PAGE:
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Dole Food seeks return to stock markets, again

SAN FRANCISCO >> It was a little more than three years ago that billionaire David Murdock took Dole Food Co., the business synonymous with Hawaii pineapples, private for the second time.

Now Dole is looking to return to the public stock market.

With Dole’s filing on Tuesday for an initial public offering, Murdock — who is 94 and has a net worth that Forbes estimates at $2.7 billion — will have the chance to cash in on his latest takeover of the company.

It is not clear how much he will collect from the stock sale because the prospectus does not specify how much the company is seeking to raise. One figure listed in the filing, $100 million, is a preliminary number to be used as a basis for calculating registration fees.

Also unclear is investors’ interest in Dole. The company said it lost nearly $23 million last year, more than double what it lost in 2015. Excluding a host of costs like stock-based compensation and litigation charges — a calculation the company calls adjusted EBITDA, for earnings before interest, taxes, depreciation and amortization —the business reported $215.6 million in profit.

Its sales shrank slightly, to $4.5 billion in 2016 from $4.6 billion in 2015. Dole attributed some of that drop to the shutdown of a factory for packaged salads in Springfield, Ohio, for four months last year because of what was suspected of being a link to a listeria outbreak.

The Dole of today is the work of Murdock, a high school dropout and, briefly, a homeless Army veteran who got his start in business by buying and selling a diner. He then turned his eye to affordable housing developments in the Southwest.

But it was his purchase in 1985 of Castle & Cooke, the nearly bankrupt remainder of a Hawaii agricultural giant, that propelled him to success. Castle & Cooke gave him access not only to land, which he developed profitably, but also to Dole, which introduced the United States to Hawaii pineapples and ran the state’s biggest sugar cane fields.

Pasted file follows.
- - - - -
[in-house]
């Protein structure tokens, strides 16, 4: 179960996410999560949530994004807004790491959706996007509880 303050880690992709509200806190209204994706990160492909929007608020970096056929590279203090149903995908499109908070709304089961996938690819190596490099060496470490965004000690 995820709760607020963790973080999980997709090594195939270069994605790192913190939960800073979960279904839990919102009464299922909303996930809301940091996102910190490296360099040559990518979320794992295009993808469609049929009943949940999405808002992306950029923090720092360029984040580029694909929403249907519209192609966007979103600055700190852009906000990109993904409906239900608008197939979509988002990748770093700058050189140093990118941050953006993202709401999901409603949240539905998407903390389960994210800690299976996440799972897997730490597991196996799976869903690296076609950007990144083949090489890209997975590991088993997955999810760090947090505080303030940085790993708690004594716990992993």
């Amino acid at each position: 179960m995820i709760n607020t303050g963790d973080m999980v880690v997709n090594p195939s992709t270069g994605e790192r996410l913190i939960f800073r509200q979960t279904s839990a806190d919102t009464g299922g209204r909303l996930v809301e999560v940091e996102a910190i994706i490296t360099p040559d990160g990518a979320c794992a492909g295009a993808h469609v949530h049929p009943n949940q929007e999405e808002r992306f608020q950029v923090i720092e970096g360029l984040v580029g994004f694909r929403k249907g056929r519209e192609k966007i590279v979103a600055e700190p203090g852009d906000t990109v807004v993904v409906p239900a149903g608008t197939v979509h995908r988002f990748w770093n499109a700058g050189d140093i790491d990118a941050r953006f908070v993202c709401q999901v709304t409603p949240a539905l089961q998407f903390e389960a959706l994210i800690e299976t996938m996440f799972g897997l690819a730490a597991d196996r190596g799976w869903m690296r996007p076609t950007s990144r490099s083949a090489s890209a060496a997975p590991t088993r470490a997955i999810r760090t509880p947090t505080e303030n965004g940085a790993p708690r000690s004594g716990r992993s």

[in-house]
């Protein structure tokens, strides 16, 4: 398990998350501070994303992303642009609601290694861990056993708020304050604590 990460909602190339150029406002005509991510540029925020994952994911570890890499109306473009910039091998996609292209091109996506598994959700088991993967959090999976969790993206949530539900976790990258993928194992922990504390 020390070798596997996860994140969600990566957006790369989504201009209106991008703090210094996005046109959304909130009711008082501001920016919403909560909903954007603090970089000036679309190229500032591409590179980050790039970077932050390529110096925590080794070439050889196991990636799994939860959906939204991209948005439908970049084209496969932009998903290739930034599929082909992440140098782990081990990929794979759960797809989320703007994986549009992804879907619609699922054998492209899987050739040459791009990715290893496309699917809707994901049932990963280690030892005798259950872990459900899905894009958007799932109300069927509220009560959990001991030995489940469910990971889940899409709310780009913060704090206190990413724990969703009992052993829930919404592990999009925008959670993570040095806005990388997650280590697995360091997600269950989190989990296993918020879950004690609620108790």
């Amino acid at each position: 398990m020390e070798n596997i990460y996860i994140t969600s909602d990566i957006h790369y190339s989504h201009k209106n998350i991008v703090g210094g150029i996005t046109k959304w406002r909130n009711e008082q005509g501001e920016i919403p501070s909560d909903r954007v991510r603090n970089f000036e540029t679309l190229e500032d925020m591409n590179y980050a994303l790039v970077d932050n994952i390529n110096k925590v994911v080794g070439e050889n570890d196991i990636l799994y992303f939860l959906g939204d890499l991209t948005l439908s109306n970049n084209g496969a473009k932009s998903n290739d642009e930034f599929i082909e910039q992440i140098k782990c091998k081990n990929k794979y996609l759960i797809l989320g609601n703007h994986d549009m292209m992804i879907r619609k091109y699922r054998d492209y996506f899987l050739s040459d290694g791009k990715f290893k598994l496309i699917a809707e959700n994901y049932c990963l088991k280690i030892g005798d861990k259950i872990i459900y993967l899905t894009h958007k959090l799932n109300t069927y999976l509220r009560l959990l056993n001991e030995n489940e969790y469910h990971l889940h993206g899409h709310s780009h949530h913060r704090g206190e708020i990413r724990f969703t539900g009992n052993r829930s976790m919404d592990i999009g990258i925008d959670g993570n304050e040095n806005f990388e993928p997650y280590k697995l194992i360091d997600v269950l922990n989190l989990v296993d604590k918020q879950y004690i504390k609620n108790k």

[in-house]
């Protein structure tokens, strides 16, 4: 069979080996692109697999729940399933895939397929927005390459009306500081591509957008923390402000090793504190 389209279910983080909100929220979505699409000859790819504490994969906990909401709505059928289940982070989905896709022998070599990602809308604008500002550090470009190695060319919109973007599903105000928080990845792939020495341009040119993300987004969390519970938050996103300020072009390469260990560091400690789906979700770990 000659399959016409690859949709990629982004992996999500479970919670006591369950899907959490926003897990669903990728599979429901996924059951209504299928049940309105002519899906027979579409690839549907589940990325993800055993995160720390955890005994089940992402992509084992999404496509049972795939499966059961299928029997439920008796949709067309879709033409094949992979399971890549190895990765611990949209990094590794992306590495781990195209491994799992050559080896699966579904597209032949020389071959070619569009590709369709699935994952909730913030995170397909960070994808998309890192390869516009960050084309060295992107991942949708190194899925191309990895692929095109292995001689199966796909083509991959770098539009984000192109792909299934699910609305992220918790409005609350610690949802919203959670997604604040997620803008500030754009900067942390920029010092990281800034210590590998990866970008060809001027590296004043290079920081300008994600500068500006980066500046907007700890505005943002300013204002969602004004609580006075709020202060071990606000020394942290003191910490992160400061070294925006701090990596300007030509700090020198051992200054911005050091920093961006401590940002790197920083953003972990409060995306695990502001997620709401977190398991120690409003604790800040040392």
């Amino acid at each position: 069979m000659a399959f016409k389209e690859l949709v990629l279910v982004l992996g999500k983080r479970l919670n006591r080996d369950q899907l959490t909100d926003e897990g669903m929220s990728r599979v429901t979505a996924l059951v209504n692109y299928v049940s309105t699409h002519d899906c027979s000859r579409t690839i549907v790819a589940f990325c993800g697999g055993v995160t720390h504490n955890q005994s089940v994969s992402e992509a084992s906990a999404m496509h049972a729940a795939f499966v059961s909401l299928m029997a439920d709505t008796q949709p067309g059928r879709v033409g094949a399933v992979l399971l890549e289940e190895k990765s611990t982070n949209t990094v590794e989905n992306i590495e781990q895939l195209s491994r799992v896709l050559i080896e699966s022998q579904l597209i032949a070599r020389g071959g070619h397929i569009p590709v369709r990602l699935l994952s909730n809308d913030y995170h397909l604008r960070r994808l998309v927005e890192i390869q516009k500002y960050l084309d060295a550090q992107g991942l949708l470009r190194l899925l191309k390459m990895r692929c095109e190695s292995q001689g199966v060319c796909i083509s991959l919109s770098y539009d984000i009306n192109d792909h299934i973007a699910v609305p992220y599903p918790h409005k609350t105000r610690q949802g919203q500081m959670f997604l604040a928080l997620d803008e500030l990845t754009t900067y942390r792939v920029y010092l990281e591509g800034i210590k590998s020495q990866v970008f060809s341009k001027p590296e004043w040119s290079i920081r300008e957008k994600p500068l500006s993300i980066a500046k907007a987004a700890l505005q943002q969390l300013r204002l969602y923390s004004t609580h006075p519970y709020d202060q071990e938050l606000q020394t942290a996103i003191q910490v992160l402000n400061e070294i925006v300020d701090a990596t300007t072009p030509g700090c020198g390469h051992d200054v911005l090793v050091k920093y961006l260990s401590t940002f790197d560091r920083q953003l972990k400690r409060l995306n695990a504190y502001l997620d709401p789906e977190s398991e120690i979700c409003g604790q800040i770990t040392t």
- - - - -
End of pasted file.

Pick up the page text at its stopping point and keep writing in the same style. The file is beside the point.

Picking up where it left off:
(Dole was established in Hawaii by James Dole in 1901 as Hawaiian Pineapple Co., and the firm expanded to operate what became the largest pineapple plantation in the world for a time. Today, Dole owns 19,500 acres on Oahu, of which 4,100 acres are farmed in pineapple, 200 acres are planted in coffee and cacao, and 14,800 “idle” acres with a book value of $117 million are marketed for sale. Dole also has a deal to acquire the Dole Plantation visitor attraction in Wahiawa from Castle & Cooke.)

Murdock’s eye for real estate turned Castle & Cooke into a successful developer while his management of Dole made the business one of the world’s biggest sellers of fruits and vegetables. It also allowed Murdock to sell Lanai, which he gained when he bought Castle & Cooke, to Oracle mogul Larry Ellison for hundreds of millions of dollars in 2012.

Although Dole separated from Castle & Cooke in 1996, Murdock bought it back in 2003 for $2.3 billion. Dole went public again in 2009, with the markets valuing it at $1.1 billion. Murdock continued to reshape Dole, selling its packaged goods and Asian produce operations to Itochu of Japan for $1.7 billion in 2012.

Murdock moved again to buy full control of Dole in 2013, valuing the company at $1.6 billion and offering other shareholders $13.50 a share. That transaction was marred by controversy, however, after a Delaware judge found that Murdock and a top lieutenant had unfairly driven down Dole’s price to buy the company more cheaply.

The judge ultimately ordered Murdock and the other executive to reimburse other shareholders $148 million, one of the biggest awards in a merger-­related lawsuit.

Nevertheless, throughout Tuesday’s filing, Dole paid tribute to its longtime owner.

“Our inspiration and vision comes from Mr. Murdock, who has been at the forefront of Dole and the fresh produce industry for over 30 years,” the company said. “Collectively, the senior management team has successfully delivered strong operating and financial results through disciplined execution and implementation of Mr. Murdock’s vision.”

Star-Advertiser reporter Andrew Gomes contributed to this story.

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